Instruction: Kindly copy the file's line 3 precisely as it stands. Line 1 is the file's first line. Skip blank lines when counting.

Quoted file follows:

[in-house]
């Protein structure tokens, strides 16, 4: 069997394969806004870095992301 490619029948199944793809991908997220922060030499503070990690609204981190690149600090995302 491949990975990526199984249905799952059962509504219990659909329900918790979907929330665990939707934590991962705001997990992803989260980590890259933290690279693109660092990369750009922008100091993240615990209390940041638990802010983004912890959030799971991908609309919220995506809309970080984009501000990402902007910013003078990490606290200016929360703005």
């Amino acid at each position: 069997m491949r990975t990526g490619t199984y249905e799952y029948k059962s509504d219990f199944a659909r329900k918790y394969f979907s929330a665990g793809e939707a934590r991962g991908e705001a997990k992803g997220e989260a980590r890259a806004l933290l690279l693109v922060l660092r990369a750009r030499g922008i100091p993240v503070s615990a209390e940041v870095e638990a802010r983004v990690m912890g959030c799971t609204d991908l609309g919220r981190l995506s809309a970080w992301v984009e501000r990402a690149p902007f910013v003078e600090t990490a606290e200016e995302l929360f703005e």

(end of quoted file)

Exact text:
């Amino acid at each position: 069997m491949r990975t990526g490619t199984y249905e799952y029948k059962s509504d219990f199944a659909r329900k918790y394969f979907s929330a665990g793809e939707a934590r991962g991908e705001a997990k992803g997220e989260a980590r890259a806004l933290l690279l693109v922060l660092r990369a750009r030499g922008i100091p993240v503070s615990a209390e940041v870095e638990a802010r983004v990690m912890g959030c799971t609204d991908l609309g919220r981190l995506s809309a970080w992301v984009e501000r990402a690149p902007f910013v003078e600090t990490a606290e200016e995302l929360f703005e």